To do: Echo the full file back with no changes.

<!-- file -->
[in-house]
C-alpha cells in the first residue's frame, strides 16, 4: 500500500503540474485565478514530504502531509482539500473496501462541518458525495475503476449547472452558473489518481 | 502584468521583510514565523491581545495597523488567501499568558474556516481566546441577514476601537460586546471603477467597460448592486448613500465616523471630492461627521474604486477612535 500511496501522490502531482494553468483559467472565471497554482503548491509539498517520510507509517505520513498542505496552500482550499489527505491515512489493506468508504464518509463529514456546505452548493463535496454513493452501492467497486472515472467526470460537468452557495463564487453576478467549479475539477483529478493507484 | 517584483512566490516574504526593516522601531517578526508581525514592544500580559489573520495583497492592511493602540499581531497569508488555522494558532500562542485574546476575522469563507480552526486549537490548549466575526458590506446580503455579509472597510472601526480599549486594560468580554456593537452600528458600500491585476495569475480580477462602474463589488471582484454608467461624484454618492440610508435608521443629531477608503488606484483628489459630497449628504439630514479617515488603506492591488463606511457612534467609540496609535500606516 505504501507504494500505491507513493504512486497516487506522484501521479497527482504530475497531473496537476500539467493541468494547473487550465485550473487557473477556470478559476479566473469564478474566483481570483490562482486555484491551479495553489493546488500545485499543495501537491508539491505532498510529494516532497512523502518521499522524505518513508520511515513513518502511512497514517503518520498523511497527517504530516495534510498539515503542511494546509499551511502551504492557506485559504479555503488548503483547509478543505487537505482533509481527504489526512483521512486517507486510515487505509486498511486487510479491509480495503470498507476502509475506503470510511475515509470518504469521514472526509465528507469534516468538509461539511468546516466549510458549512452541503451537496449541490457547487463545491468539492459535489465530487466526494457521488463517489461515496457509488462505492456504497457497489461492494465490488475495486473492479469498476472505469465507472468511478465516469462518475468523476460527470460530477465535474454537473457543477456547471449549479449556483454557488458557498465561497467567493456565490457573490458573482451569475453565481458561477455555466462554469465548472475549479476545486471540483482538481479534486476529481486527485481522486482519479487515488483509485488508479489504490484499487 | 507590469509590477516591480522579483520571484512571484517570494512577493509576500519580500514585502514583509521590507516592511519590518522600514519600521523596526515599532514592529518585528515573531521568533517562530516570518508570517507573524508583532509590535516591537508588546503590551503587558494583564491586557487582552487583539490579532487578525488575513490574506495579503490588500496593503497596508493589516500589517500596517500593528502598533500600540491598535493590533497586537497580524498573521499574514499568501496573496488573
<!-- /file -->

[in-house]
C-alpha cells in the first residue's frame, strides 16, 4: 500500500503540474485565478514530504502531509482539500473496501462541518458525495475503476449547472452558473489518481 | 502584468521583510514565523491581545495597523488567501499568558474556516481566546441577514476601537460586546471603477467597460448592486448613500465616523471630492461627521474604486477612535 500511496501522490502531482494553468483559467472565471497554482503548491509539498517520510507509517505520513498542505496552500482550499489527505491515512489493506468508504464518509463529514456546505452548493463535496454513493452501492467497486472515472467526470460537468452557495463564487453576478467549479475539477483529478493507484 | 517584483512566490516574504526593516522601531517578526508581525514592544500580559489573520495583497492592511493602540499581531497569508488555522494558532500562542485574546476575522469563507480552526486549537490548549466575526458590506446580503455579509472597510472601526480599549486594560468580554456593537452600528458600500491585476495569475480580477462602474463589488471582484454608467461624484454618492440610508435608521443629531477608503488606484483628489459630497449628504439630514479617515488603506492591488463606511457612534467609540496609535500606516 505504501507504494500505491507513493504512486497516487506522484501521479497527482504530475497531473496537476500539467493541468494547473487550465485550473487557473477556470478559476479566473469564478474566483481570483490562482486555484491551479495553489493546488500545485499543495501537491508539491505532498510529494516532497512523502518521499522524505518513508520511515513513518502511512497514517503518520498523511497527517504530516495534510498539515503542511494546509499551511502551504492557506485559504479555503488548503483547509478543505487537505482533509481527504489526512483521512486517507486510515487505509486498511486487510479491509480495503470498507476502509475506503470510511475515509470518504469521514472526509465528507469534516468538509461539511468546516466549510458549512452541503451537496449541490457547487463545491468539492459535489465530487466526494457521488463517489461515496457509488462505492456504497457497489461492494465490488475495486473492479469498476472505469465507472468511478465516469462518475468523476460527470460530477465535474454537473457543477456547471449549479449556483454557488458557498465561497467567493456565490457573490458573482451569475453565481458561477455555466462554469465548472475549479476545486471540483482538481479534486476529481486527485481522486482519479487515488483509485488508479489504490484499487 | 507590469509590477516591480522579483520571484512571484517570494512577493509576500519580500514585502514583509521590507516592511519590518522600514519600521523596526515599532514592529518585528515573531521568533517562530516570518508570517507573524508583532509590535516591537508588546503590551503587558494583564491586557487582552487583539490579532487578525488575513490574506495579503490588500496593503497596508493589516500589517500596517500593528502598533500600540491598535493590533497586537497580524498573521499574514499568501496573496488573